I am using Web Deploy to package and deploy web sites for my product. In particular, I have two different projects in my solution I use this method to deploy.

I have a third project in the solution (a windows service) that also needs to be installed on the web server.

I know I can write a custom manifest (for the dirPath, filePath and runCommand providers) and directly call MsDeploy to deploy it. But I would like to leverage the existing MsBuild tasks to package my service if possible.

I see it is possible to do some customization of the manifest file via msbuild targets:


Particularly by using the MsDeploySourceManifest item.

After poking through the appropriate .targets files, it looks like either contentPath or iisApp will get appended to my manifest if I use the Package target. Ideally I'd just like to copy an assembly (or directory), possibly set ACLs, and execute installutil.exe on the service.

Is it possible to completely customize the manifest generated by the Package target, by editing my csproj file?

If not, is there a simple way to build a new target that will do the equivalent to Package, yet allow me to spit out a completely custom manifest?

  • Did you get an answer to this? – musica Oct 16 '11 at 17:20
  • @Graci: I did. I am finishing the work item for this during this week, and I'll post an answer after I have it all working. The key concepts are to create a custom .targets file, use your custom targets to add runCommand provider entries to execute custom batch files (for stopping/uninstalling the service, and installing/starting it), add a custom Parameters.xml file to the project, and set certain flags, such as IncludeIisSettingsOnPublish=False and IncludeIisSettingsOnPublish=False. Oh, and the free SlowCheetah non-web transform extension helped too. – Merlyn Morgan-Graham Oct 17 '11 at 2:50
  • @Merlyn: It would be great if you found time to share your solution, from your last comment it sound's like you've got it covered well. – Jakub Januszkiewicz Nov 21 '11 at 9:46
  • @JakubJanuszkiewicz: Check my new answer, and the link from it. Please let me know if you have questions - I'm totally up for improving this, though I don't want to make it sparkle like a diamond unless people are interested :) – Merlyn Morgan-Graham Nov 22 '11 at 6:30
  • @musica: I got an answer. Sorry it took me so long to get a write up together :) Check it out if you're still interested. – Merlyn Morgan-Graham Nov 23 '11 at 1:50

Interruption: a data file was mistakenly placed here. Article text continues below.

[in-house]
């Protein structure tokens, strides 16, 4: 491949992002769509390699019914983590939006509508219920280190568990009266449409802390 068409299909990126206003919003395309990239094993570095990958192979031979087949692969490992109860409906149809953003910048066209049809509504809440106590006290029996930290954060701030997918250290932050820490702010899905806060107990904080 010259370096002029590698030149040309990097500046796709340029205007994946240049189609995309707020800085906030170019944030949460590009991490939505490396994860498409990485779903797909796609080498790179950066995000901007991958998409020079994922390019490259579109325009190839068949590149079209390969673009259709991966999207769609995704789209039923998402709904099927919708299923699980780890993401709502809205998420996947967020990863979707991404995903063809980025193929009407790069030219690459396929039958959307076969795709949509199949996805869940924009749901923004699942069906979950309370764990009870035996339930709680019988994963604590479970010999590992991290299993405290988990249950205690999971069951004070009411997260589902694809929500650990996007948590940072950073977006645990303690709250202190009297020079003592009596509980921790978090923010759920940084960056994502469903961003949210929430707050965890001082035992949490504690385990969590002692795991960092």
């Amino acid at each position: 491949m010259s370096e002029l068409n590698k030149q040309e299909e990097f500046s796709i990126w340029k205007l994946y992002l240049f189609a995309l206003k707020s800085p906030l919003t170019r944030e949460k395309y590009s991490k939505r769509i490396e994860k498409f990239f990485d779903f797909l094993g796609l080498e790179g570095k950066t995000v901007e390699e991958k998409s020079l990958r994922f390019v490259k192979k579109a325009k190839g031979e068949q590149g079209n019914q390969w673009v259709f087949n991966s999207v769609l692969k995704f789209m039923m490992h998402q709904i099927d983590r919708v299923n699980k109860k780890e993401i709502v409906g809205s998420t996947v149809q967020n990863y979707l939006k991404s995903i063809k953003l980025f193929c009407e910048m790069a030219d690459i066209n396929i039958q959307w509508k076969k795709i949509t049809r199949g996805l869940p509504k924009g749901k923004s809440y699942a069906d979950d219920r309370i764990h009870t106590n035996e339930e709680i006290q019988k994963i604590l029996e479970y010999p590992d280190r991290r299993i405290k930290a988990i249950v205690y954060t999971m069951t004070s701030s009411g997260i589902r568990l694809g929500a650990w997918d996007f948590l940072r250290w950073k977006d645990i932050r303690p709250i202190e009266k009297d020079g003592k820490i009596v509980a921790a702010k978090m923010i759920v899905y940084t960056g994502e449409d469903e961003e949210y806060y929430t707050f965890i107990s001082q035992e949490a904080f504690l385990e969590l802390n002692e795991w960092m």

I don't have a complete write up yet for people trying to learn how this works, but I now have a write up for how to at least accomplish this goal.


(edit: link is dead for now. Let me know if you're interested and I can post it elsewhere).

My guide goes through these overall steps:

  • Ensure the service starts itself upon installation (not crucial, but easier to deal with)
  • Add the Microsoft.WebApplication.targets file to your project, even though you don't have a web project. This enables the Package MsBuild target.
  • Add a custom .targets file to your project that builds a custom MsBuild package manifest
  • Add some batch scripts to your project to stop/uninstall and install the service
  • Add a Parameters.xml file to support changing the target deployment directory a bit more easily
  • Set up app.config transformations using the SlowCheetah Visual Studio addon

Then you can package your project with this command line:

msbuild MyProject.csproj /t:Package /p:Configuration=Debug

You can deploy the resulting package with this command line:

MyService.Deploy.cmd /Y /M:mywebserver -allowUntrusted

The most undocumented part of this (except for my guide) is creating the custom manifest. Here's a dump of my current file (note, it is still a bit buggy, but can be fixed - See this question: MsDeploy remoting executing manifest twice - and try to keep to using only direct batch files for runCommand).